The BODY and TIME are at the core of my work. I am deeply inspired by prehistoric art, the female figurines from the paleolithic and neolithic periods and by world mythologies. I explore the primitive essence of women, her power of creation and her connections with the earth and the cycles of nature.
Whether they are paintings or sculptures of bird women, cocoon women or installations of womb shells or body parts; my work embody the feminine and often take the form of archetypes or human hybrids. I use objects or artifacts that exude the patina of time, metals, woods, natural fibres, or any other material that resonates with the work in progress. I am particularly drawn to stone and clay. I imagine stones as being the bones of the earth and clay its flesh. Some of my clay figures are fired in the ancient japanese technique of raku or raku nu, while others are smoked or simply laid in a pit-fire to be marked by the flames.
At other times, I create bodies that take the form of vessels, cocoons or stone structures. As exemple: "Khronos" is a site-specific interactive installation where the monolithes can be seen as a rib cage or as vertebraes streatching towards the sky. Inside "Khronos", life flows following the rythmns of nature and changes as people and events resonates within its body-space.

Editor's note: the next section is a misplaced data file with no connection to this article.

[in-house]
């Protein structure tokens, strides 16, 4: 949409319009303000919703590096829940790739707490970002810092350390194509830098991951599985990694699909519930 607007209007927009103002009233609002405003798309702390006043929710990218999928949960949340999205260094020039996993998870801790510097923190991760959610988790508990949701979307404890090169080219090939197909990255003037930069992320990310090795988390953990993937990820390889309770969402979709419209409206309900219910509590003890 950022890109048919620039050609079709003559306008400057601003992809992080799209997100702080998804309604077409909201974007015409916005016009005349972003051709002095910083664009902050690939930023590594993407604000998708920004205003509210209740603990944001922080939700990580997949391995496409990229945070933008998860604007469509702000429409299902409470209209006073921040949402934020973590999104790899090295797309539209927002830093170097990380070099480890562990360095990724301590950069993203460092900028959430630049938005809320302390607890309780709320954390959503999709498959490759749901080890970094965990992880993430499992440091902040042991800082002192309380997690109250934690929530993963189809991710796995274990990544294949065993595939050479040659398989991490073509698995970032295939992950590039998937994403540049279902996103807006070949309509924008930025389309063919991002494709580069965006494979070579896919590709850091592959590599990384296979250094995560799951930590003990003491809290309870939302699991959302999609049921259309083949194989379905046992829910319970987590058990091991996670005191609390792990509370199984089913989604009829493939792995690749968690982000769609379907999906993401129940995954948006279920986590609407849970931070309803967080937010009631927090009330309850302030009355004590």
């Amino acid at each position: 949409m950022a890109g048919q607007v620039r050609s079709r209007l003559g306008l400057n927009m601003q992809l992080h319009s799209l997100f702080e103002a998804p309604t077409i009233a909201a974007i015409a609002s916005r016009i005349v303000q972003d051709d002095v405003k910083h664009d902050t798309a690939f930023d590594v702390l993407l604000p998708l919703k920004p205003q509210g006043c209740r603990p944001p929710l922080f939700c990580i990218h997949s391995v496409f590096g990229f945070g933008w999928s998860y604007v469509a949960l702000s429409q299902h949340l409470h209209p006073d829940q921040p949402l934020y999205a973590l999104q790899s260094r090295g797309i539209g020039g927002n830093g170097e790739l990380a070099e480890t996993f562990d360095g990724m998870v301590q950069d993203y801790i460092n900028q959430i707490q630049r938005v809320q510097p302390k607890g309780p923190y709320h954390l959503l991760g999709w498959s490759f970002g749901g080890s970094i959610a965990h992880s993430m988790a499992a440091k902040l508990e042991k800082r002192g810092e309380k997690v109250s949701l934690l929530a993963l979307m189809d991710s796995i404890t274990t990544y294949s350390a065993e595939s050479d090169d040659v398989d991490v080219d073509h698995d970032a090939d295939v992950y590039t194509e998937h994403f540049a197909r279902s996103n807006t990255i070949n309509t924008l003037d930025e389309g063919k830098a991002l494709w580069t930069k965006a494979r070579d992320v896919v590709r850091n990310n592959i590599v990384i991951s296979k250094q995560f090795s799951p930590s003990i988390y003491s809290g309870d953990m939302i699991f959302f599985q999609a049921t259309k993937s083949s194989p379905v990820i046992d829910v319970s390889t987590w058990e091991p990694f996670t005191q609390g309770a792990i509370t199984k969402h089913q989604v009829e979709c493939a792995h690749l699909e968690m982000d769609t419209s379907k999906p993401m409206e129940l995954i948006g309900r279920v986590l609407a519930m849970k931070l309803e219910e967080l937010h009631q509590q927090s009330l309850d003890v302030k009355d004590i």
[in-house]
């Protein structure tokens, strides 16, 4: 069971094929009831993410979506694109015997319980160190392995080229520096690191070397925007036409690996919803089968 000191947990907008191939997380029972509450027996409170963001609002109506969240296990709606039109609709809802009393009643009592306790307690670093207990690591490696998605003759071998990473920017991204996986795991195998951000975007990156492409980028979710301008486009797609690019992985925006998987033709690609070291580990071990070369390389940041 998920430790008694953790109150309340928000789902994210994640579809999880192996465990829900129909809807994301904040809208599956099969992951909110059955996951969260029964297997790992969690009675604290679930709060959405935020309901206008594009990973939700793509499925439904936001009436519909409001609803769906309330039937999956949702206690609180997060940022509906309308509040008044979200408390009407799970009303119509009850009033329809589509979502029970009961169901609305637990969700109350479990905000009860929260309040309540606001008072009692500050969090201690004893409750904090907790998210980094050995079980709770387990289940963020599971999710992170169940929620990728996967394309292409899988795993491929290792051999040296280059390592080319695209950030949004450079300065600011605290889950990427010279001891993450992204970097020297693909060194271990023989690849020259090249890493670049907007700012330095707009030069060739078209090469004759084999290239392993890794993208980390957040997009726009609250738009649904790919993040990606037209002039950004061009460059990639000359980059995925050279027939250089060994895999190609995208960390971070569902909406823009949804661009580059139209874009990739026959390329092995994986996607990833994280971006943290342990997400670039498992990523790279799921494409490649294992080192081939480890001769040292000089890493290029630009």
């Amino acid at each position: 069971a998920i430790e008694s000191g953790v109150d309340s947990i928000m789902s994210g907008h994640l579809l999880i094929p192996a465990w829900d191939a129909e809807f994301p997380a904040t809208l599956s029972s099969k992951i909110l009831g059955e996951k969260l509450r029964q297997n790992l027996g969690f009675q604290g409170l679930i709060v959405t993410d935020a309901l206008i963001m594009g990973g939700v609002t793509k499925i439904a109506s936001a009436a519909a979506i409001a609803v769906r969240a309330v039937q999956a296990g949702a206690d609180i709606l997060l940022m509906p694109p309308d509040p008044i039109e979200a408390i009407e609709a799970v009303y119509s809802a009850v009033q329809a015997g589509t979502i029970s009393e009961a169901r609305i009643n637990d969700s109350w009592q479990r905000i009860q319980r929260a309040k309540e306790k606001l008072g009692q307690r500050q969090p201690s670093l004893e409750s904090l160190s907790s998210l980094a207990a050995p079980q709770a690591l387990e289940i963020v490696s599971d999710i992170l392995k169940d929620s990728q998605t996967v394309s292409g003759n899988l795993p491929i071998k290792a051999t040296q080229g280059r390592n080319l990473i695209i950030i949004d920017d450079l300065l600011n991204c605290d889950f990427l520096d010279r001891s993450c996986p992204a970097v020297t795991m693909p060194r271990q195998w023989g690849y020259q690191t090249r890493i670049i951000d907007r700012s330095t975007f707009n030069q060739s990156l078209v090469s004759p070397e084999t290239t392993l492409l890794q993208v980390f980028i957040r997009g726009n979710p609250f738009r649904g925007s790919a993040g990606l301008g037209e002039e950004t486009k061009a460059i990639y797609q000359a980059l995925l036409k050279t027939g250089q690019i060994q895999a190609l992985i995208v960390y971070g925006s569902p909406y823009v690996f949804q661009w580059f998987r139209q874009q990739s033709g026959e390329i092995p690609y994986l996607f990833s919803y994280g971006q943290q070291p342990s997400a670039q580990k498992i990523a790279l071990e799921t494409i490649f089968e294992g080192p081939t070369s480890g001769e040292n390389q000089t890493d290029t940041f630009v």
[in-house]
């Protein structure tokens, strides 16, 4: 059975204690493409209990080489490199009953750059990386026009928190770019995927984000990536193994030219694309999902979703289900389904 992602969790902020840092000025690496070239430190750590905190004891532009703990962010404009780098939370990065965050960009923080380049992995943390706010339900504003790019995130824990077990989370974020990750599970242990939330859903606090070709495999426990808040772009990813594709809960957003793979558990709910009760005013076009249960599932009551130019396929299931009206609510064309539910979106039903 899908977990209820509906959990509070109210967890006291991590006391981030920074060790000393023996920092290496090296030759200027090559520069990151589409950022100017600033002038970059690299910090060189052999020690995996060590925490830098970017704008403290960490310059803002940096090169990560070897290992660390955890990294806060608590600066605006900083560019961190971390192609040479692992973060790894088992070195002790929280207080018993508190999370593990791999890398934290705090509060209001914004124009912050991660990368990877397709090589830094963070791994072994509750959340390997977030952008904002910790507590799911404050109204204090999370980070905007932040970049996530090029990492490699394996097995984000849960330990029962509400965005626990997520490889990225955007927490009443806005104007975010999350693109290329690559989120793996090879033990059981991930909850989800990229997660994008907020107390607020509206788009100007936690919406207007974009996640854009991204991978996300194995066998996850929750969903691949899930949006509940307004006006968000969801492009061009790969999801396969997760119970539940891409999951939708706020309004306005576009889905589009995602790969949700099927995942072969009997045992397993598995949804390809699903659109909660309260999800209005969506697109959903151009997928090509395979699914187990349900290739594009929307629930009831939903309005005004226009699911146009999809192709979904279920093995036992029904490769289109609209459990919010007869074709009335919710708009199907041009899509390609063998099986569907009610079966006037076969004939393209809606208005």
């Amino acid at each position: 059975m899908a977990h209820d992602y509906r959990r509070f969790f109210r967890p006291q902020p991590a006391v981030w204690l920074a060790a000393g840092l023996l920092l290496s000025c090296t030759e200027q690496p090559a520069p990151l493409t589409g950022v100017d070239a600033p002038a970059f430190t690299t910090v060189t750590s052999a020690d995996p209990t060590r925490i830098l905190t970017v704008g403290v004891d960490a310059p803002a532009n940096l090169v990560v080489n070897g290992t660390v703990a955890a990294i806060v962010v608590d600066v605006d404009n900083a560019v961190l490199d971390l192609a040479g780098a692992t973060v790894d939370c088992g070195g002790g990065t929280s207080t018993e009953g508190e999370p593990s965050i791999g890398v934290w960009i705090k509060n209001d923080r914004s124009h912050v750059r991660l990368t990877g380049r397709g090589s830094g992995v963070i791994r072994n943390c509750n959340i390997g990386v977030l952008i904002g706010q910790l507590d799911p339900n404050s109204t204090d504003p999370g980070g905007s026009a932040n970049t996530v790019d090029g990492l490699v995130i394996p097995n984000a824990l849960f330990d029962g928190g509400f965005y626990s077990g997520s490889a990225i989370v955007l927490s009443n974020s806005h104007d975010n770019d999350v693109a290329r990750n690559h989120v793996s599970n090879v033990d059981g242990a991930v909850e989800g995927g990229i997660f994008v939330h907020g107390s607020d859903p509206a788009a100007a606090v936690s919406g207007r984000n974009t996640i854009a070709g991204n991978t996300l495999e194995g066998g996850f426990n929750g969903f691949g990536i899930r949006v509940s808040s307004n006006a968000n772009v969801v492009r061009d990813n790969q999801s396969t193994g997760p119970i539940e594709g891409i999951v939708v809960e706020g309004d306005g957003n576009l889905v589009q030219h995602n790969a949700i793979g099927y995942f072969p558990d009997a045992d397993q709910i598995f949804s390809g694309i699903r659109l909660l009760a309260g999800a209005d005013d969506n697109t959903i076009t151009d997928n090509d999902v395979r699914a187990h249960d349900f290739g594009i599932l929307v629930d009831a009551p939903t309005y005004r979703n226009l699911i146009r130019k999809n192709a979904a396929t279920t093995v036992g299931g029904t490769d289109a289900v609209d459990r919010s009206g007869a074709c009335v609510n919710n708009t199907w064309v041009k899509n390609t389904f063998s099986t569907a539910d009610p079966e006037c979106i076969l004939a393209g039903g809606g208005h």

The ephemeral art that I create in nature connects me with the passage of time and with the body of the Earth Mother. These epehemeral works are in a sense like our own bodies, subject to time and ultimately they also will decay. Whatever the approach or medium used, my work are born from my explorations through TIME, deep into the womb of the universal BODY.
"In her paintings, sculptures, installations, public artworks, and land art, she presents a personal vision based on a deep, primal knowledge held within the tissues of our bodies and connected to the living earth. Her expressions of body-earth identification allude to the wisdom of matriarchal religions of prehistory, to ancient mythical and ritual content related to the cycles of life and death, and to the fertility of nature".
Terry Graff, Director/CEO and Chief Curator
Beaverbrook Art Gallery